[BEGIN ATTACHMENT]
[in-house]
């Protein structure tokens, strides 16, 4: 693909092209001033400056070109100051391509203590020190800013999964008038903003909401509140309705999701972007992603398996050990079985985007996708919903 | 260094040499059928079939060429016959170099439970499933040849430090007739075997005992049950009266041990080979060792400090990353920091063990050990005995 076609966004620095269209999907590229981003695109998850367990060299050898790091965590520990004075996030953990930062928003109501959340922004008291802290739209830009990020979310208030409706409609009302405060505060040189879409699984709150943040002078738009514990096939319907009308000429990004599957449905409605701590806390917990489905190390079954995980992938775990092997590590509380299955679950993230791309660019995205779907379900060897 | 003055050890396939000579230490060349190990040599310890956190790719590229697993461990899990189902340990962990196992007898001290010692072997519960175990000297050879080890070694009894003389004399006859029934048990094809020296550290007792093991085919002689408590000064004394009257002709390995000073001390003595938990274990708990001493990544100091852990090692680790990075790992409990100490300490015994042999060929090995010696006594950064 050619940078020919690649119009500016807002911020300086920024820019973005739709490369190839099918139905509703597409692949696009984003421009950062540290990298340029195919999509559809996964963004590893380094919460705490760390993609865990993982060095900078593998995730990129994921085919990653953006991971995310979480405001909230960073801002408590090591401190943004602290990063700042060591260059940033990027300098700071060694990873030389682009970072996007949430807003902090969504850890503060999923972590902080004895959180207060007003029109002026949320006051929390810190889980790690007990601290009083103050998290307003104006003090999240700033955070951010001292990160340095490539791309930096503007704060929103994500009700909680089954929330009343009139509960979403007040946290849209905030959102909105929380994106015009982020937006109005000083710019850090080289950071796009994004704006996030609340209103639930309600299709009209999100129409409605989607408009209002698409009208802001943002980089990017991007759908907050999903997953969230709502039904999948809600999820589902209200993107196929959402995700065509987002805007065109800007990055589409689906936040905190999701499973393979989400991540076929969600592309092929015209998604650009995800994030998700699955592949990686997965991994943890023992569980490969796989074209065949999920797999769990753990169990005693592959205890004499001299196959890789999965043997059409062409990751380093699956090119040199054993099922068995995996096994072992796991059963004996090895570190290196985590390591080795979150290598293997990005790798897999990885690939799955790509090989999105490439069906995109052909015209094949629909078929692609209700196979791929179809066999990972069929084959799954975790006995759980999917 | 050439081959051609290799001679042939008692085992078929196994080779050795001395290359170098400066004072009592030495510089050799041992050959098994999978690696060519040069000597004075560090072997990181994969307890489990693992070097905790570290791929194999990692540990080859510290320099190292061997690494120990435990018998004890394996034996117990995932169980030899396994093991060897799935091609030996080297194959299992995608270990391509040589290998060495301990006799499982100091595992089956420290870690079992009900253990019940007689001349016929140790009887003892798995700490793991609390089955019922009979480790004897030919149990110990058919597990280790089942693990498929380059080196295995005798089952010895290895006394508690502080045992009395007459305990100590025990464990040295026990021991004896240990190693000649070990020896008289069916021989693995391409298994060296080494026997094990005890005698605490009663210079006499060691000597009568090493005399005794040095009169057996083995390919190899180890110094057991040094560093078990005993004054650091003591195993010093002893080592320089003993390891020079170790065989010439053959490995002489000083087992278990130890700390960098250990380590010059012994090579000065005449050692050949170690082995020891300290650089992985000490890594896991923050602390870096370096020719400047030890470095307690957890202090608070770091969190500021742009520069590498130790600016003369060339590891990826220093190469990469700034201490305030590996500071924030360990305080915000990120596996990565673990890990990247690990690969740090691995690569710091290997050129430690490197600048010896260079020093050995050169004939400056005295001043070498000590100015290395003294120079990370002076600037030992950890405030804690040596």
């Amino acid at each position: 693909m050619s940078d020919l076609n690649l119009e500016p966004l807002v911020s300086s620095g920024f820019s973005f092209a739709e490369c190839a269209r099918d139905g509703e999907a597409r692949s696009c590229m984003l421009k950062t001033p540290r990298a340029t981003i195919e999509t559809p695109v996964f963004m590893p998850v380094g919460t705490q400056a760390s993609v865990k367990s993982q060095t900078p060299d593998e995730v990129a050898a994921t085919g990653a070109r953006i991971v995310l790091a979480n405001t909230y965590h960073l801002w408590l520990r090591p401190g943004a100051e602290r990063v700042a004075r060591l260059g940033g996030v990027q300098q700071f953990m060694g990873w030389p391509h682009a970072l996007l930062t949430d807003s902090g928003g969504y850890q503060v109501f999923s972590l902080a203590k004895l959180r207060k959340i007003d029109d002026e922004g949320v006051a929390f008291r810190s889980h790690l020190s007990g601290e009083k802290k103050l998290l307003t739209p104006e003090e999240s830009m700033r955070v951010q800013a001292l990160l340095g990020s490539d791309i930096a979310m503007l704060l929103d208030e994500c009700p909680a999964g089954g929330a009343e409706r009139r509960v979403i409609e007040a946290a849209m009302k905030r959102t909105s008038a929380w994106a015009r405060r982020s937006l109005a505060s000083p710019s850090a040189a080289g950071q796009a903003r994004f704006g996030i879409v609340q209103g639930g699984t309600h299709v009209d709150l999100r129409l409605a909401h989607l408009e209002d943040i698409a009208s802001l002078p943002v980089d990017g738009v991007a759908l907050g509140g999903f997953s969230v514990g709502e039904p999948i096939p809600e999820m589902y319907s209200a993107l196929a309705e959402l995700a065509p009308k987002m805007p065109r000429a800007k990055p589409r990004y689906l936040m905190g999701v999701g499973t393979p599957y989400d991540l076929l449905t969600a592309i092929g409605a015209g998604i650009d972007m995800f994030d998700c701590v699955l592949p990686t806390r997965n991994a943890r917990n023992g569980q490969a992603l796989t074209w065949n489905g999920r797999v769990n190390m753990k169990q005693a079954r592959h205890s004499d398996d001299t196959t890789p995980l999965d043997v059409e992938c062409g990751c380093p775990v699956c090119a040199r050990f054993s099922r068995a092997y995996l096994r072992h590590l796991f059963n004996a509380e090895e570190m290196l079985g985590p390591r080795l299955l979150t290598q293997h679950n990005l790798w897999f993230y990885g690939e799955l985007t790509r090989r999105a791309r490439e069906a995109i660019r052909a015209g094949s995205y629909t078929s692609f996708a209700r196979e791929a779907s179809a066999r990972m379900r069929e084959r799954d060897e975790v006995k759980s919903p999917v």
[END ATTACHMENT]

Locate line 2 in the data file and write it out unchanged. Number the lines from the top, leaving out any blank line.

């Protein structure tokens, strides 16, 4: 693909092209001033400056070109100051391509203590020190800013999964008038903003909401509140309705999701972007992603398996050990079985985007996708919903 | 260094040499059928079939060429016959170099439970499933040849430090007739075997005992049950009266041990080979060792400090990353920091063990050990005995 076609966004620095269209999907590229981003695109998850367990060299050898790091965590520990004075996030953990930062928003109501959340922004008291802290739209830009990020979310208030409706409609009302405060505060040189879409699984709150943040002078738009514990096939319907009308000429990004599957449905409605701590806390917990489905190390079954995980992938775990092997590590509380299955679950993230791309660019995205779907379900060897 | 003055050890396939000579230490060349190990040599310890956190790719590229697993461990899990189902340990962990196992007898001290010692072997519960175990000297050879080890070694009894003389004399006859029934048990094809020296550290007792093991085919002689408590000064004394009257002709390995000073001390003595938990274990708990001493990544100091852990090692680790990075790992409990100490300490015994042999060929090995010696006594950064 050619940078020919690649119009500016807002911020300086920024820019973005739709490369190839099918139905509703597409692949696009984003421009950062540290990298340029195919999509559809996964963004590893380094919460705490760390993609865990993982060095900078593998995730990129994921085919990653953006991971995310979480405001909230960073801002408590090591401190943004602290990063700042060591260059940033990027300098700071060694990873030389682009970072996007949430807003902090969504850890503060999923972590902080004895959180207060007003029109002026949320006051929390810190889980790690007990601290009083103050998290307003104006003090999240700033955070951010001292990160340095490539791309930096503007704060929103994500009700909680089954929330009343009139509960979403007040946290849209905030959102909105929380994106015009982020937006109005000083710019850090080289950071796009994004704006996030609340209103639930309600299709009209999100129409409605989607408009209002698409009208802001943002980089990017991007759908907050999903997953969230709502039904999948809600999820589902209200993107196929959402995700065509987002805007065109800007990055589409689906936040905190999701499973393979989400991540076929969600592309092929015209998604650009995800994030998700699955592949990686997965991994943890023992569980490969796989074209065949999920797999769990753990169990005693592959205890004499001299196959890789999965043997059409062409990751380093699956090119040199054993099922068995995996096994072992796991059963004996090895570190290196985590390591080795979150290598293997990005790798897999990885690939799955790509090989999105490439069906995109052909015209094949629909078929692609209700196979791929179809066999990972069929084959799954975790006995759980999917 | 050439081959051609290799001679042939008692085992078929196994080779050795001395290359170098400066004072009592030495510089050799041992050959098994999978690696060519040069000597004075560090072997990181994969307890489990693992070097905790570290791929194999990692540990080859510290320099190292061997690494120990435990018998004890394996034996117990995932169980030899396994093991060897799935091609030996080297194959299992995608270990391509040589290998060495301990006799499982100091595992089956420290870690079992009900253990019940007689001349016929140790009887003892798995700490793991609390089955019922009979480790004897030919149990110990058919597990280790089942693990498929380059080196295995005798089952010895290895006394508690502080045992009395007459305990100590025990464990040295026990021991004896240990190693000649070990020896008289069916021989693995391409298994060296080494026997094990005890005698605490009663210079006499060691000597009568090493005399005794040095009169057996083995390919190899180890110094057991040094560093078990005993004054650091003591195993010093002893080592320089003993390891020079170790065989010439053959490995002489000083087992278990130890700390960098250990380590010059012994090579000065005449050692050949170690082995020891300290650089992985000490890594896991923050602390870096370096020719400047030890470095307690957890202090608070770091969190500021742009520069590498130790600016003369060339590891990826220093190469990469700034201490305030590996500071924030360990305080915000990120596996990565673990890990990247690990690969740090691995690569710091290997050129430690490197600048010896260079020093050995050169004939400056005295001043070498000590100015290395003294120079990370002076600037030992950890405030804690040596």